Home Improvements

Posted on: 25 March 2008 by Gareth Hargreaves

The phenomenal success of TV DIY and home makeover programmes such as House Doctor, Property Ladder and Changing Rooms is well documented.

The Halifax Home Improvements Survey reveals that only one in ten homeowners in England and Wales, who have undertaken home improvements, have done so with the pure intention of adding value to their property. The survey polled homeowners asking why improvements had been carried out. Some 31% said it was to improve their standard of living and 35% indicated that they were carried out to improve the look or design of their home.

"2003 Top Of The Pops"

The Way We Were - 1992

Almost ten years ago the picture was quite different, signalling a shift in home decoration trends. For example, 'new flooring' now tops the chart of home improvements underlining the rising popularity of the ubiquitous laminate wood floor.

In 1992 the Halifax Home Improvements Survey found that double glazing was the most popular home improvement. This now ranks at third place in this year's survey. A fitted kitchen came in at second place in 1992, it is now the fourth most popular home improvement. Interestingly, garden improvements was at third place in 1992 rising to second place by 2003. This makes it the only home improvement to rise in the last ten years - perhaps evidence of the effect of gardening programmes such as Groundforce, Homefront in the Garden and City Gardener in mainstream TV scheduling.

A new bathroom and central heating were also high on homeowner's list of home improvements in 1992, coming in at fourth and fifth place respectively. By 2003, central heating has dropped out of the top five home improvements completely. A third of homeowners had completed work on a new bathroom when questioned in the 2003 Halifax Home Improvements Survey

Which Improvements Homeowners Believe Add The Most Value

When asked which features in a home would be likely to add the most value, a third chose a fitted kitchen, 15% went for central heating and 13% for double glazing. The current popularity of conservatories influenced 11% who thought they added the most value.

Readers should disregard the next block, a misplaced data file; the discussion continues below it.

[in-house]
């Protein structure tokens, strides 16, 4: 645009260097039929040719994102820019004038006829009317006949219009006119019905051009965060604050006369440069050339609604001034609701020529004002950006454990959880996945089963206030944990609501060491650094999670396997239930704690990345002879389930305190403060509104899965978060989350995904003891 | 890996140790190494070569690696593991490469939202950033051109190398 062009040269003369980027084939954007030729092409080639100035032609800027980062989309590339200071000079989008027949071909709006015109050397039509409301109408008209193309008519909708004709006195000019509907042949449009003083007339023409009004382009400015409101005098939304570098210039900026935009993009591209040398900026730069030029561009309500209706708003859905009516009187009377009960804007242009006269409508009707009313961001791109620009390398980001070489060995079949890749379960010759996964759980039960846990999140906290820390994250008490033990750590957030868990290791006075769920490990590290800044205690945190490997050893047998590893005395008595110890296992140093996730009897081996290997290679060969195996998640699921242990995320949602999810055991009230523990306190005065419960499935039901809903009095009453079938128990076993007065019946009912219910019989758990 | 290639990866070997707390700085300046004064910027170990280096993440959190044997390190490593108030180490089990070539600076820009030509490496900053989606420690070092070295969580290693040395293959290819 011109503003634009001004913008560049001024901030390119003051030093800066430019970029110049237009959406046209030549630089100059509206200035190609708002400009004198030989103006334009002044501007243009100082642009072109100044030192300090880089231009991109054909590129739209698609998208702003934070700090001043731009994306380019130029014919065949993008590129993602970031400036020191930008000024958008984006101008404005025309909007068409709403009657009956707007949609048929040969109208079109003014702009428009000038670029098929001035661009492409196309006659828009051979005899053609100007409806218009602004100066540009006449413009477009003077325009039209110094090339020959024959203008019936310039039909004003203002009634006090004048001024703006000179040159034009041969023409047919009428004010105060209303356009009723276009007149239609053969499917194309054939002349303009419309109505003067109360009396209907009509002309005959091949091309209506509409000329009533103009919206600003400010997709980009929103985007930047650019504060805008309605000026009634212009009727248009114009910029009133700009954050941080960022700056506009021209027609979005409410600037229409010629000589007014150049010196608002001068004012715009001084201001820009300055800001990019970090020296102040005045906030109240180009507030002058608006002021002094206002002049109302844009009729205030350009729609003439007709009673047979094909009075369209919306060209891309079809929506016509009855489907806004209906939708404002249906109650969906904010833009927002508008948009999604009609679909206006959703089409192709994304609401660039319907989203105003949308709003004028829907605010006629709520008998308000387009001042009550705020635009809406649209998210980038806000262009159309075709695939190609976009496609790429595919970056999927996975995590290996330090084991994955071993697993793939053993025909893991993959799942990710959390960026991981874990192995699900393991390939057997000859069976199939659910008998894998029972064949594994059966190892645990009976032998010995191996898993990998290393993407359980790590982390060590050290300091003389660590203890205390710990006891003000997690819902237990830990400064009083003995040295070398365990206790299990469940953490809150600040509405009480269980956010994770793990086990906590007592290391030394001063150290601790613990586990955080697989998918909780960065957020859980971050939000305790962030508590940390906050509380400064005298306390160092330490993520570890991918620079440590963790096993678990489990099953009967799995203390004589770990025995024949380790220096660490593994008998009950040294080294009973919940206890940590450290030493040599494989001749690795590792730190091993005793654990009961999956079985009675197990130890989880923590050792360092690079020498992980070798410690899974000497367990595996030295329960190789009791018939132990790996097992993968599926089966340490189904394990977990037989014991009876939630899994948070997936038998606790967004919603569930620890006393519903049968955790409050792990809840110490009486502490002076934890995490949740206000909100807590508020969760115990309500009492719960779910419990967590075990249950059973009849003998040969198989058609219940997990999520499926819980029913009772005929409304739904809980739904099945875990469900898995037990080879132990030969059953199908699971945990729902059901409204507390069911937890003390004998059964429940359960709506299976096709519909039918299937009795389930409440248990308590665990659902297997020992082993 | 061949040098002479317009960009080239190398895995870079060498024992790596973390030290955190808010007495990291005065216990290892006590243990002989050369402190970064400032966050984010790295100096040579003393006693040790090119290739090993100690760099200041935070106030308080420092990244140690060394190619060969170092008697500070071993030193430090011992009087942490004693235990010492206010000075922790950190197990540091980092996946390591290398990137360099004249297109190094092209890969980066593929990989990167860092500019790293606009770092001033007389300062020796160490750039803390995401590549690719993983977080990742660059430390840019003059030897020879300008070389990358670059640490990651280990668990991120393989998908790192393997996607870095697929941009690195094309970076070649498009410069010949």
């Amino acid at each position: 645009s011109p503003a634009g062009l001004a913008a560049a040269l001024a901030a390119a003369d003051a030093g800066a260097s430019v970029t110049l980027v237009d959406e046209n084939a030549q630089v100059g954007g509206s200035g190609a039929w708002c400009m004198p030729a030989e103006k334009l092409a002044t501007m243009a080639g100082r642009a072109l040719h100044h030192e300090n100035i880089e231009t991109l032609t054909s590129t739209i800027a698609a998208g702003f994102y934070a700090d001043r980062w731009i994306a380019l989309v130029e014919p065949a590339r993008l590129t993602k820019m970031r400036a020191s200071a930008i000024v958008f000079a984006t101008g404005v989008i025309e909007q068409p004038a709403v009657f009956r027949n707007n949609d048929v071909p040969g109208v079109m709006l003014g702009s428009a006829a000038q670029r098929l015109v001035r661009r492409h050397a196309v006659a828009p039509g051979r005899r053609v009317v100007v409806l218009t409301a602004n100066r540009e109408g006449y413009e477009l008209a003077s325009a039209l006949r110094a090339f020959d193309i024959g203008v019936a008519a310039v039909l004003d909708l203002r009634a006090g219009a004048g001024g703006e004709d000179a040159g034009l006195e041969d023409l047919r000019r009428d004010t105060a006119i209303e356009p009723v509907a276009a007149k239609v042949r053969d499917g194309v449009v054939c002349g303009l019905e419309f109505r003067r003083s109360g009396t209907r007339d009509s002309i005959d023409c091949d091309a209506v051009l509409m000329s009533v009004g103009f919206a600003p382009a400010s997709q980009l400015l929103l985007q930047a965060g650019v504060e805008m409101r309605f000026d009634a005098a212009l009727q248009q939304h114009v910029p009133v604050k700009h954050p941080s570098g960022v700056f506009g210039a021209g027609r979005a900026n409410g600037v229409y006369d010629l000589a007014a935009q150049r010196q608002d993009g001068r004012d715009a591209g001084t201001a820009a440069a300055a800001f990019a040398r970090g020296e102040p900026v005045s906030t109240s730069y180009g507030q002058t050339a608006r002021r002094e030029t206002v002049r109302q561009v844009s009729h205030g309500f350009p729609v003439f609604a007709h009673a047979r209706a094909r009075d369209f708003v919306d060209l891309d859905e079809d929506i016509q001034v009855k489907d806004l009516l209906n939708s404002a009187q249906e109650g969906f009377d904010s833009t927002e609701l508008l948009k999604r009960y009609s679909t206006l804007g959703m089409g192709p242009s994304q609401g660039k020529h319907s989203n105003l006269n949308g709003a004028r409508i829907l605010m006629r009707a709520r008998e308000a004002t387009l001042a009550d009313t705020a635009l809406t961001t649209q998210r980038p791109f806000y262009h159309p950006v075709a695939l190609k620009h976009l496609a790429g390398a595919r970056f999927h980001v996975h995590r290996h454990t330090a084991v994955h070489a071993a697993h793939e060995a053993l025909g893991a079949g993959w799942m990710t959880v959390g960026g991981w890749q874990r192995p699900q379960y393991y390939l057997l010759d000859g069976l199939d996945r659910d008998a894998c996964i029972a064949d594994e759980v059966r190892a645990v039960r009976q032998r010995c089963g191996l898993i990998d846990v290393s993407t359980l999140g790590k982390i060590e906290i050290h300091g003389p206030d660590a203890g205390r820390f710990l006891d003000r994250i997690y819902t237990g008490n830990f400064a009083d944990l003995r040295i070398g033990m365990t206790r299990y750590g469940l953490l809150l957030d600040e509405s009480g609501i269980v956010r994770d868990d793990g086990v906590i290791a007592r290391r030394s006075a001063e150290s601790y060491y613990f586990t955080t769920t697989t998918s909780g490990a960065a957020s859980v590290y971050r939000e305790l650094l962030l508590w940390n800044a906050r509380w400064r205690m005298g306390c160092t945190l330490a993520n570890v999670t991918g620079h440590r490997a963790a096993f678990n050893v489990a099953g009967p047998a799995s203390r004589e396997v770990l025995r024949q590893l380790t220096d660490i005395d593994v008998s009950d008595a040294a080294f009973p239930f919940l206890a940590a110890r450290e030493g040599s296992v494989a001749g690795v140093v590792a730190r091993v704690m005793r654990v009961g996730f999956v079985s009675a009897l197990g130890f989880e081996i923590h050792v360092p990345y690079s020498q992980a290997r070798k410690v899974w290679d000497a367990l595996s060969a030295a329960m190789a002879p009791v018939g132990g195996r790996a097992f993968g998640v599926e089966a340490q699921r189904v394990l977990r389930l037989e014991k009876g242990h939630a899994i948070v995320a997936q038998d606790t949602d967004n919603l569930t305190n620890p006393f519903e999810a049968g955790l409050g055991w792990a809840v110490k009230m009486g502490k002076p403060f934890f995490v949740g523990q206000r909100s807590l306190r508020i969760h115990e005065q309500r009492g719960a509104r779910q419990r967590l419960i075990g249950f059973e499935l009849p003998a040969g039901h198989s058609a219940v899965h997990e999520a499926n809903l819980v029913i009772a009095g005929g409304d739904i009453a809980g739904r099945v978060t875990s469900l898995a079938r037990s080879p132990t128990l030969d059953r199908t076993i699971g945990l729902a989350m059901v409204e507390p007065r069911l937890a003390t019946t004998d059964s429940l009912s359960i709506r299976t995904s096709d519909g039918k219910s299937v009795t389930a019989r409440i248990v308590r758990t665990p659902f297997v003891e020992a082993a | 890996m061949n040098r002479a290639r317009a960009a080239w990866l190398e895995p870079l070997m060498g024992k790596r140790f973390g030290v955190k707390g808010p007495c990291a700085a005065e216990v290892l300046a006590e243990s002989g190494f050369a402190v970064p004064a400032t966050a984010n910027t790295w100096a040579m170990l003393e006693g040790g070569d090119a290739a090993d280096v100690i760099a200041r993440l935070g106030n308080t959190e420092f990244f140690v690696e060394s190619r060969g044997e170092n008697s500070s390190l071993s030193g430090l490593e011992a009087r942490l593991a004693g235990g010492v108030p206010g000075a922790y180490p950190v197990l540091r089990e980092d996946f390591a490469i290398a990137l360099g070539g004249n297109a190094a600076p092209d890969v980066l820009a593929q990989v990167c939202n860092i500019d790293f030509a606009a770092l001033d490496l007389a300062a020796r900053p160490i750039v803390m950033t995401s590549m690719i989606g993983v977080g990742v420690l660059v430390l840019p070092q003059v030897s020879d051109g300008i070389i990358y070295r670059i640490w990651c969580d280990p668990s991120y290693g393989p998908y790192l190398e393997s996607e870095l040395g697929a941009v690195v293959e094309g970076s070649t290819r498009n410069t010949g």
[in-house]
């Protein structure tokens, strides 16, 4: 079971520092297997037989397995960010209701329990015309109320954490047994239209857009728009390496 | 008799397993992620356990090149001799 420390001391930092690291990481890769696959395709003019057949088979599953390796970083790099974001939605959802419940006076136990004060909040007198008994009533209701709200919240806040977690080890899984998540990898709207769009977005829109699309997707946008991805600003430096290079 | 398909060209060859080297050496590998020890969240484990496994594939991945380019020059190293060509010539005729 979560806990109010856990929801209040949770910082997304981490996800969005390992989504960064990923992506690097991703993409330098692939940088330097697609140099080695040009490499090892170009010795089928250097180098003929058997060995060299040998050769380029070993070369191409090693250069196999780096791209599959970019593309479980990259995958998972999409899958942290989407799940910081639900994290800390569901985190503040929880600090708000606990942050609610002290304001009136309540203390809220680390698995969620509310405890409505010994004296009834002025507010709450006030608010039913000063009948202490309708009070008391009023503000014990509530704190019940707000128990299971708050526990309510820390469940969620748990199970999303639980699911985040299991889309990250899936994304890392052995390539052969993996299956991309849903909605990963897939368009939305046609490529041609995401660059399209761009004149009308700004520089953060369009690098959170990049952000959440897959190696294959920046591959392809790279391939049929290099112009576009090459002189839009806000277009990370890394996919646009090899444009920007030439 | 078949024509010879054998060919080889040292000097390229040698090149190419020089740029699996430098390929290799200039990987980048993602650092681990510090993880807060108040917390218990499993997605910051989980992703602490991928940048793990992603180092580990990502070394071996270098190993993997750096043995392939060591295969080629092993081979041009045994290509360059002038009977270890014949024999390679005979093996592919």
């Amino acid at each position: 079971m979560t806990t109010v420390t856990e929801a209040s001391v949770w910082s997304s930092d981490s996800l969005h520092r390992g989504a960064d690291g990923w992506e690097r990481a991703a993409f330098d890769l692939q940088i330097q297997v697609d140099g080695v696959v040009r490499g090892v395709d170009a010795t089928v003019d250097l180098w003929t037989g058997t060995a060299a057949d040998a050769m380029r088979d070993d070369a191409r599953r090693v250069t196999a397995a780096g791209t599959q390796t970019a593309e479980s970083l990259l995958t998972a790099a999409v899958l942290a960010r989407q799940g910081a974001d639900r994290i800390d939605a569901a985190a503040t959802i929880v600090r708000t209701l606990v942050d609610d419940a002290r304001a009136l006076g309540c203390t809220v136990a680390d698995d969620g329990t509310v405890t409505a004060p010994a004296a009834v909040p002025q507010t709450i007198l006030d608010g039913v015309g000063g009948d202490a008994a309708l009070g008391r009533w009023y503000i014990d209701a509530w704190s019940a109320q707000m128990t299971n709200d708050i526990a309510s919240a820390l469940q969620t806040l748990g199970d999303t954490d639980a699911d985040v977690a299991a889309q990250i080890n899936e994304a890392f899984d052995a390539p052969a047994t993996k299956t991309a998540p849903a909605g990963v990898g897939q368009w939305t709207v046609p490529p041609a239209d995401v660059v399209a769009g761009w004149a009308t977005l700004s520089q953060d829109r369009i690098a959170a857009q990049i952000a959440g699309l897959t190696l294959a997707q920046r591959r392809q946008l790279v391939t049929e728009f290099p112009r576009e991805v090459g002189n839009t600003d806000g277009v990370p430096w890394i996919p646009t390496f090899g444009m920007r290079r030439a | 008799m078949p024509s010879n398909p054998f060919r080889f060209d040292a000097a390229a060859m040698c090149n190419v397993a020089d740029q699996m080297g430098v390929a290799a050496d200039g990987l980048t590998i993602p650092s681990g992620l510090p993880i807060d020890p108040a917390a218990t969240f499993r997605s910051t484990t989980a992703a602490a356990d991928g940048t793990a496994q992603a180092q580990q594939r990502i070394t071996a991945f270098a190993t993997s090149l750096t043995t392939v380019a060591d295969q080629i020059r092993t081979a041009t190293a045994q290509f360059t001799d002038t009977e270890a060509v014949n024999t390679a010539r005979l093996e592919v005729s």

Patrick Sawdon, chief valuer at Halifax, offers some timely advice: "It is heartening to see that adding value to a home is not the sole motivator for undertaking improvements. However, it is important to remember the re-saleability factor when considering any work to be undertaken on your home. The key is to ensure that any alterations are in sympathy with the surroundings. Don't go overboard on the specification. If you carry out a £25,000 kitchen improvement on a £100,000 house, then you are not going to get your money back. It is all about keeping things in proportion.

"Any improvement homeowners make should also be at least in part based on what will improve quality of life. That is especially true when it comes to gardens but also includes changes to bathrooms and kitchens as well. If you live in an area where land is at a premium - in London for instance - then it is worth considering loft conversions and turning a basement or cellar into a living space."

"Make sure you end up with a professional job and remember to get planning permission, the freeholders consent if you lease the property, as well as checking the Building Regulations. When the time comes to sell your property, nothing acts as more of a deterrent to a potential buyer than poor workmanship or cutting corners on the necessary legal consents."

Share with friends

Do you agree with this Article? Agree 0% Disagree 0%
You need to be signed in to rate.

Loading comments...Loader

Do NOT follow this link or you will be banned!